Part of me feels like the whole fusion fad is behind us, but that just means that when a new fusion spot appears on the scene and gets good reviews it’s probably worth going to. Thus, the world has Humble Potato in Westchester (and Culver City), which merges Japanese and American food. Fortunately, they offer a whole lot more than potatoes.
Nonetheless, we ordered some regular fries and sweet potato fries just to see how humble they would be. Turned out they were pretty humble. Seriously, there was nothing extravagant about either potato as they both put up some solid flavor without trying to do too much.
As for my meal, though, I ordered the Katsu Sando, which is Japanese for chicken cutlet sandwich. It’s typically topped with HP and tonkatsu sauce, as well as some slaw, but I got the slaw on the side for the ladies at dinner with me. I also ordered a fried egg on the top along with some curry on the side for good measure.
The sandwich was more than just humble, which is good because it was not a potato. The cutlet was perfectly fried, there was just enough sauce on top and the egg was nice and runny. The curry was even pretty good, but not anything special, plus it was packed with veggies for no good reason. Nonetheless, I had never thought to eat chicken katsu as a sandwich and now I can’t comprehend not having that as an option. In that sense, Humble Potato did me good and I would love to get back and take down one of their Hambagas.
LAX has been doing its best to step up its food game, offering restaurants that are pretty popular around the city in its terminals instead…well…McDonald’s. I mean yeah McDonald’s is still there, but so is B Grill, a place from the people that brought you BOA Steakhouse (apparently a pretty good place to eat steak). B Grill’s menu is definitely more for the airport-goer crowd than the upscale, but they do have a couple of steaks on there accompanying the burgers and other peasant foods.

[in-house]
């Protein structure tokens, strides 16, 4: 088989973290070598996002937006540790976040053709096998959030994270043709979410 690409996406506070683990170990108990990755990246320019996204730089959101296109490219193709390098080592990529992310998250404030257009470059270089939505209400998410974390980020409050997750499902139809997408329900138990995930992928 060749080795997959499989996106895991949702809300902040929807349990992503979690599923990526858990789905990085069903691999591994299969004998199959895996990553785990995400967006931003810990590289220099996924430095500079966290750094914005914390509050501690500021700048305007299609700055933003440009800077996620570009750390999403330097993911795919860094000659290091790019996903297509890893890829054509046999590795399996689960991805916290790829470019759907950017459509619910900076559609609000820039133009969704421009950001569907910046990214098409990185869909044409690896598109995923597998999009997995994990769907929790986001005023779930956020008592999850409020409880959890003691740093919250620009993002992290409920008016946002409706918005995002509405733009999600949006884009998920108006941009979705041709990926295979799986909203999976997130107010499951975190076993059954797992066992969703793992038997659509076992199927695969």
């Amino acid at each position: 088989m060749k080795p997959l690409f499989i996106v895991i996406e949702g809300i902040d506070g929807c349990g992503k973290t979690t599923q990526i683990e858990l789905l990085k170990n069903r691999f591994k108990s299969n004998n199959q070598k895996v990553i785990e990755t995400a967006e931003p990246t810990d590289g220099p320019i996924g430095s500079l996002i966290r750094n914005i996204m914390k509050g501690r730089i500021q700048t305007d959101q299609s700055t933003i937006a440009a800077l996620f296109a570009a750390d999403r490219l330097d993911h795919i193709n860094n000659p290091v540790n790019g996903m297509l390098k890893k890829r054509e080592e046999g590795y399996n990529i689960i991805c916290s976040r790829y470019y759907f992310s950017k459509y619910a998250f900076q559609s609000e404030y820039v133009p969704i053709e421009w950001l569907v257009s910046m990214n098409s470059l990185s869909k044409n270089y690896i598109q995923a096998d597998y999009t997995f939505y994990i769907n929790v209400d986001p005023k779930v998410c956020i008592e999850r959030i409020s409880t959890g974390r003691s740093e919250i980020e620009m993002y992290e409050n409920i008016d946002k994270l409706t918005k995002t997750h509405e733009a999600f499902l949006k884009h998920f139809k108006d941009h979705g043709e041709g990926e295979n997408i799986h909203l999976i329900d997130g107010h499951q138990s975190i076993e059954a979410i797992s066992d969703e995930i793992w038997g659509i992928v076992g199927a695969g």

A friend of mine suggested a random Greek place called Aliki’s Greek Taverna and I blindly followed him. We ended up close to the airport, on sketchy side street next to a motel. It would have been a great start to a horror story, but instead it was the start of a great meal. On the outside, Aliki’s looked like any old generic restaurant attached to a motel, and the inside wasn’t much better aside from the olive oil on display rather than a crane game.
We were approached by a tall man with an accent (the manager?) and handed some carry-out menus. Thinking this would be a perfect chance to look beyond the world of lamb gyros, I ordered the Chicken Gyros, but with only feta cheese and tzatziki sauce and no lettuce, tomatoes or onions. It also came with a side of hummus, fries or lemon potatoes. I chose the hummus, which is always a good test for Greek food. Our accented manager took our orders to the cook and then we waited.